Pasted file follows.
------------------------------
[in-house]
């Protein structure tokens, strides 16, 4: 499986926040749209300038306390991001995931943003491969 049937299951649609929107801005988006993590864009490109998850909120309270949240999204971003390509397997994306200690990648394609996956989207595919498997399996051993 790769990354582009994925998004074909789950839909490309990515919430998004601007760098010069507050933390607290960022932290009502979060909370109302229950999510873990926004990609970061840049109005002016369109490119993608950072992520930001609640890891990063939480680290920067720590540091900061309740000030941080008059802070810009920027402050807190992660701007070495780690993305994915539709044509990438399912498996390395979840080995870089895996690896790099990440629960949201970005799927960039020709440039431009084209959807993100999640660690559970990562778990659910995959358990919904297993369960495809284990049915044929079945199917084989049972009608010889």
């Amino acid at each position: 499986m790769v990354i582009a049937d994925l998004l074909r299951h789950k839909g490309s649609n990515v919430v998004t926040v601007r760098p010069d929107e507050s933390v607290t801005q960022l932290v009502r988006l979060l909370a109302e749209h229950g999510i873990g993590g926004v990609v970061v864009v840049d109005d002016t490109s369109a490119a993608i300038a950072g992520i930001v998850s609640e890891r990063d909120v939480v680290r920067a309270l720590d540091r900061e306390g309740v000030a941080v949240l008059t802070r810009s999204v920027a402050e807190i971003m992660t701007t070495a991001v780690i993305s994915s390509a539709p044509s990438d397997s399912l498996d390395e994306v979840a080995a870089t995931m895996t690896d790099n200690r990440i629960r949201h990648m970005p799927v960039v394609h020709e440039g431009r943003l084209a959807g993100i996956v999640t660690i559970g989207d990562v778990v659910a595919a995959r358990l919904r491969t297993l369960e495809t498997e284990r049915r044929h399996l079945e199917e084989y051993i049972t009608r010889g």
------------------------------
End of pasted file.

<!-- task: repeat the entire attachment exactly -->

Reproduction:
[in-house]
């Protein structure tokens, strides 16, 4: 499986926040749209300038306390991001995931943003491969 049937299951649609929107801005988006993590864009490109998850909120309270949240999204971003390509397997994306200690990648394609996956989207595919498997399996051993 790769990354582009994925998004074909789950839909490309990515919430998004601007760098010069507050933390607290960022932290009502979060909370109302229950999510873990926004990609970061840049109005002016369109490119993608950072992520930001609640890891990063939480680290920067720590540091900061309740000030941080008059802070810009920027402050807190992660701007070495780690993305994915539709044509990438399912498996390395979840080995870089895996690896790099990440629960949201970005799927960039020709440039431009084209959807993100999640660690559970990562778990659910995959358990919904297993369960495809284990049915044929079945199917084989049972009608010889």
């Amino acid at each position: 499986m790769v990354i582009a049937d994925l998004l074909r299951h789950k839909g490309s649609n990515v919430v998004t926040v601007r760098p010069d929107e507050s933390v607290t801005q960022l932290v009502r988006l979060l909370a109302e749209h229950g999510i873990g993590g926004v990609v970061v864009v840049d109005d002016t490109s369109a490119a993608i300038a950072g992520i930001v998850s609640e890891r990063d909120v939480v680290r920067a309270l720590d540091r900061e306390g309740v000030a941080v949240l008059t802070r810009s999204v920027a402050e807190i971003m992660t701007t070495a991001v780690i993305s994915s390509a539709p044509s990438d397997s399912l498996d390395e994306v979840a080995a870089t995931m895996t690896d790099n200690r990440i629960r949201h990648m970005p799927v960039v394609h020709e440039g431009r943003l084209a959807g993100i996956v999640t660690i559970g989207d990562v778990v659910a595919a995959r358990l919904r491969t297993l369960e495809t498997e284990r049915r044929h399996l079945e199917e084989y051993i049972t009608r010889g």